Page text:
"Thinking Global Green" on Website
Friend Alan Burns shares a reflection on his faithful path toward creating a dynamic website that he updates regularly with climate news from around the world, www.thinkglobalgreen.org.
Retracing the route to developing my website, www.thinkglobalgreen.org, (TGG being my shorthand) takes quite a few turns, but is based in the history of waiting for that small voice inside, and trusting in the messages. For me it began in the early 1980s, although the website didn’t go online until the end of 2008.
The actual creation of TGG commenced in 2006 while working on the Congressional campaign of Democratic candidate Bill Glass, though Bill would lose the election.
First I need to return to 1983 when, after discovering Quakers two years before, I found myself in Edinburgh, Scotland, where I volunteered at the Peace and Justice Centre. I was soon asked to take over running the Centre, though I immediately turned down the invitation as the bursary from the Scottish Council of Churches was just £6 each week. I was already living on the breadline; the unemployment benefit was £21 a week, so declining the invitation seemed the only logical decision. That same night is when the inner voice urged me to say, "yes." Over what seemed like hours, the voice became incessant to say "yes" despite my logic saying it couldn’t be done. I couldn’t ethically accept this opportunity and still claim to be unemployed. I don’t know how others receive those messages, but for me it was more shouted than a quiet voice; I felt compelled to make the phone call to accept. Now I could at least sleep.
A week later, I visited Quaker House in London. There a chance meeting led me to be informed that if I could receive financial support from Edinburgh Meeting, they would assist and accept me as a Quaker Peace-worker. It fell into place, so I requested a further £10 a week.
This was the year that saw the International Fast for Life take place, when 14 people around the globe went on an open-ended fast to bring a halt to the nuclear arms race. I contemplated joining the fast, but then a second message said not to join, that I have something more important to do. That could have been being asked to take over as international coordinator as the fast came to a successful close in September 1983, maybe not—I was now accepting I had moved into a different way of believing. Several more pieces fell into place to allow me to accept that role, whether by coincidence or not, I had no idea.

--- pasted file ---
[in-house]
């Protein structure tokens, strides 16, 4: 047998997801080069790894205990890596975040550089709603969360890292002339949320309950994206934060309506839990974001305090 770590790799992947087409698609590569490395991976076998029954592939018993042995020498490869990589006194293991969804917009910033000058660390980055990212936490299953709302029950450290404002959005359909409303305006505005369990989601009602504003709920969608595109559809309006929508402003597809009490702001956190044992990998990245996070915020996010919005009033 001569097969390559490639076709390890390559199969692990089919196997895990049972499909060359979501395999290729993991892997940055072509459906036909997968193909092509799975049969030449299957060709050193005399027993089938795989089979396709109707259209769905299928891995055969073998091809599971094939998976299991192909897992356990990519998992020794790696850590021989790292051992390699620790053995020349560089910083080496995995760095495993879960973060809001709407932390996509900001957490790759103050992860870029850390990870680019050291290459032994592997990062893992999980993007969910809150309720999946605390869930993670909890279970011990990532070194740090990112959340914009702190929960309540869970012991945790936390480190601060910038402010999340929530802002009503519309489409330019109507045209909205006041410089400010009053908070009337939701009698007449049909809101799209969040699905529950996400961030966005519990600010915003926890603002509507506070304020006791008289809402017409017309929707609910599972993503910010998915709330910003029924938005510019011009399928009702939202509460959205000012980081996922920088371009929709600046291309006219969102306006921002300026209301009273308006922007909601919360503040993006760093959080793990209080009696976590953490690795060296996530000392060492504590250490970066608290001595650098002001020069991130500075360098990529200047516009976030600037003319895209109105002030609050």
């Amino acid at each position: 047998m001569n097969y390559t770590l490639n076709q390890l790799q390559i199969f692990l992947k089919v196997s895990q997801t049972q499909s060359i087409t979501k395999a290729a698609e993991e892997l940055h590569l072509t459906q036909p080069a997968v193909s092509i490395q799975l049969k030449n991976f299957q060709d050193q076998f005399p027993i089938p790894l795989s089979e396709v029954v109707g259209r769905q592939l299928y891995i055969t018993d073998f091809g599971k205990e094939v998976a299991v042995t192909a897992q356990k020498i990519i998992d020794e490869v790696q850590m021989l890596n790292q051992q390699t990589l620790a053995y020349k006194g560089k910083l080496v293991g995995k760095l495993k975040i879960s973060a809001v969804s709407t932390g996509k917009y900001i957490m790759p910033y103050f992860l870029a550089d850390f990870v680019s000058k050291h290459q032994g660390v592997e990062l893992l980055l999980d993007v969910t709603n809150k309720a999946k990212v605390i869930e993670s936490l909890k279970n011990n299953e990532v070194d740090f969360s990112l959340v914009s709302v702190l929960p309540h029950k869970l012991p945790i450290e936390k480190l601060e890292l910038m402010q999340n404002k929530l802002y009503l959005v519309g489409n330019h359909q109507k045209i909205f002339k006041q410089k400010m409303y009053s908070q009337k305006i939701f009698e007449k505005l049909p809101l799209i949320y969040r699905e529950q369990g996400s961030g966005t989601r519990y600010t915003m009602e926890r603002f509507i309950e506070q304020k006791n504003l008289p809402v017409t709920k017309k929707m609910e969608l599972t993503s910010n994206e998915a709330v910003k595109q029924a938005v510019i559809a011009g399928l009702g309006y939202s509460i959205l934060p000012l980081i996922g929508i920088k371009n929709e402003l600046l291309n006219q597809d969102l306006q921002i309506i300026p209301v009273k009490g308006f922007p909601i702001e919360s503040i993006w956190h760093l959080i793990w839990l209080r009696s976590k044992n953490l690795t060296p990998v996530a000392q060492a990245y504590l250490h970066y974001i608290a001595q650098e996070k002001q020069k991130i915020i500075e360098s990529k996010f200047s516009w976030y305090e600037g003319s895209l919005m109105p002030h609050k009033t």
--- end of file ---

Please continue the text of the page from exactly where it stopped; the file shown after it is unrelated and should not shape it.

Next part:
Another chance meeting brought me to North Carolina in August 1984. A series of invitations to take lead positions with political and environmental activities led me to Bill Glass, the Congressional candidate, and the construction of TGG. I had become comfortable now accepting roles without the hesitation that would have caused negative responses prior to 1983—the small voice was always there assuring me not to be afraid, and that doors were still being opened.
It was never my intention to actually undertake the website; it began with my bringing Bill to consider renewable energy as a campaign issue. At that time it was not even on the radar of American politics. He already could manage web sites, so I thought I would simply gather the information since I had no idea how to even begin such an endeavor. Having set it up, he withdrew due to health issues and passed the task onto me. Where to even start? Green Party friends came to my aid, volunteering to create the technology and templates, and teach me how to post on pages. I was learning fast over the summer of 2008 and finally launched the site December 17. Since then it has been an almost daily task of researching events globally with my efforts to educate young people across the world of the threats facing future generations from global warming.
Alan Burns is a member of Charlotte Friends Meeting.